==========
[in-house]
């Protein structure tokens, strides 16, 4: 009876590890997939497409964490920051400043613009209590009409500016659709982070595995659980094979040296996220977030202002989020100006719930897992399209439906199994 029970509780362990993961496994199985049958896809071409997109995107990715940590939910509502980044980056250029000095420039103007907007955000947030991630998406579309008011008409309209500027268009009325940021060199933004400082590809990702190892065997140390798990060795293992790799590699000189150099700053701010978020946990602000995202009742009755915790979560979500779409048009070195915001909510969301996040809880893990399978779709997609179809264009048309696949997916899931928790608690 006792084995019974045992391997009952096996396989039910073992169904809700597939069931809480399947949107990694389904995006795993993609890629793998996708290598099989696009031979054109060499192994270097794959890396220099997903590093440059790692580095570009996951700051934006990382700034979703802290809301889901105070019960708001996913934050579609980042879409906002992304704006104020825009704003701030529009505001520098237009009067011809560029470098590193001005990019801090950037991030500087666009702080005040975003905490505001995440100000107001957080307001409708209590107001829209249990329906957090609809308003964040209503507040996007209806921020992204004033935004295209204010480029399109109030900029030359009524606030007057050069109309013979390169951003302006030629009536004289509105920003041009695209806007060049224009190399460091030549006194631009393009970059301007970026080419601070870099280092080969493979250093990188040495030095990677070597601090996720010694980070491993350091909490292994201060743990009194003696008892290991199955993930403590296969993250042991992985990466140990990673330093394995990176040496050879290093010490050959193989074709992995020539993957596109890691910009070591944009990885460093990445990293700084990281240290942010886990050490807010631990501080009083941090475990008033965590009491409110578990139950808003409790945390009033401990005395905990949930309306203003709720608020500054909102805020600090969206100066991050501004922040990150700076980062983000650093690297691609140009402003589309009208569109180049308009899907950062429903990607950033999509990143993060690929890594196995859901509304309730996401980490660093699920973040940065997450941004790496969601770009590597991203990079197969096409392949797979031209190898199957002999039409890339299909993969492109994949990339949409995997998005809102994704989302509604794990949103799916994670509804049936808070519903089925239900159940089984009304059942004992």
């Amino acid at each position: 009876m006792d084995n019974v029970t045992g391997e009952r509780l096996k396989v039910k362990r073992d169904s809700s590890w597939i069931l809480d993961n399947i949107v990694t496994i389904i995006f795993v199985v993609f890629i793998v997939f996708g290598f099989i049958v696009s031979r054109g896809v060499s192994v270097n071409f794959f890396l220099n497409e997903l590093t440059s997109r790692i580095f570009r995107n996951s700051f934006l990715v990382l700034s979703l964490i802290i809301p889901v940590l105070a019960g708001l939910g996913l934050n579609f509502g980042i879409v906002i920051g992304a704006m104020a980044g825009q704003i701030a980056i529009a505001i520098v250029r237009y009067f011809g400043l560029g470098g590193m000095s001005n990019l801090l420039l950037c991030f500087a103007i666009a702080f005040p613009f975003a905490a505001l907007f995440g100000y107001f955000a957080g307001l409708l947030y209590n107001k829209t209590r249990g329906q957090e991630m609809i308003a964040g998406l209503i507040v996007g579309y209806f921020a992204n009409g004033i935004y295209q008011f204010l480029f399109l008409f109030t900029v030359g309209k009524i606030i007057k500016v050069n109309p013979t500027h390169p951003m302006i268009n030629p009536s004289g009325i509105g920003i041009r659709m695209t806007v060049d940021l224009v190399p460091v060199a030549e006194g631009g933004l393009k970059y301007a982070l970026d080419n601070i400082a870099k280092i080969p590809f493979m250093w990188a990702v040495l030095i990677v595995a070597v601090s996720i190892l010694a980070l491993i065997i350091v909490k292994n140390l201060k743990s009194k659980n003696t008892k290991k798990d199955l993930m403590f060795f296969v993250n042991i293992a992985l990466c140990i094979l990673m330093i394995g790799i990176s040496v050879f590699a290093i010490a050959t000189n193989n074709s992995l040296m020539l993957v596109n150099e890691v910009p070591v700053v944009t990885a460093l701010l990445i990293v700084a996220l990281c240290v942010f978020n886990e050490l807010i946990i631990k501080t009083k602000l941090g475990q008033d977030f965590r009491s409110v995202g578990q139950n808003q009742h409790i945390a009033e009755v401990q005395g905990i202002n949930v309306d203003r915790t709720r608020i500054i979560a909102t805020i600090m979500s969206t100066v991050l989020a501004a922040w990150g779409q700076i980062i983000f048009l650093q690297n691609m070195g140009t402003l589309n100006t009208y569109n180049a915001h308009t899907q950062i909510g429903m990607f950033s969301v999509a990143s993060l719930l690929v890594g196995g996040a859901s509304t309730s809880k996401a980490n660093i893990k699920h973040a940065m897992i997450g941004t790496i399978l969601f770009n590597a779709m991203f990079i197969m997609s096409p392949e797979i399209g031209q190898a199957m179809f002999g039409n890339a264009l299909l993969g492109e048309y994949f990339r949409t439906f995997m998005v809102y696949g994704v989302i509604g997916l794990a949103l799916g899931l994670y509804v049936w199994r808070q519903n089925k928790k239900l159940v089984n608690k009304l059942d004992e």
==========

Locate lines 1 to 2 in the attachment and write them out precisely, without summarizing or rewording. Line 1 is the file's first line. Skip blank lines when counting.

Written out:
[in-house]
């Protein structure tokens, strides 16, 4: 009876590890997939497409964490920051400043613009209590009409500016659709982070595995659980094979040296996220977030202002989020100006719930897992399209439906199994 029970509780362990993961496994199985049958896809071409997109995107990715940590939910509502980044980056250029000095420039103007907007955000947030991630998406579309008011008409309209500027268009009325940021060199933004400082590809990702190892065997140390798990060795293992790799590699000189150099700053701010978020946990602000995202009742009755915790979560979500779409048009070195915001909510969301996040809880893990399978779709997609179809264009048309696949997916899931928790608690 006792084995019974045992391997009952096996396989039910073992169904809700597939069931809480399947949107990694389904995006795993993609890629793998996708290598099989696009031979054109060499192994270097794959890396220099997903590093440059790692580095570009996951700051934006990382700034979703802290809301889901105070019960708001996913934050579609980042879409906002992304704006104020825009704003701030529009505001520098237009009067011809560029470098590193001005990019801090950037991030500087666009702080005040975003905490505001995440100000107001957080307001409708209590107001829209249990329906957090609809308003964040209503507040996007209806921020992204004033935004295209204010480029399109109030900029030359009524606030007057050069109309013979390169951003302006030629009536004289509105920003041009695209806007060049224009190399460091030549006194631009393009970059301007970026080419601070870099280092080969493979250093990188040495030095990677070597601090996720010694980070491993350091909490292994201060743990009194003696008892290991199955993930403590296969993250042991992985990466140990990673330093394995990176040496050879290093010490050959193989074709992995020539993957596109890691910009070591944009990885460093990445990293700084990281240290942010886990050490807010631990501080009083941090475990008033965590009491409110578990139950808003409790945390009033401990005395905990949930309306203003709720608020500054909102805020600090969206100066991050501004922040990150700076980062983000650093690297691609140009402003589309009208569109180049308009899907950062429903990607950033999509990143993060690929890594196995859901509304309730996401980490660093699920973040940065997450941004790496969601770009590597991203990079197969096409392949797979031209190898199957002999039409890339299909993969492109994949990339949409995997998005809102994704989302509604794990949103799916994670509804049936808070519903089925239900159940089984009304059942004992």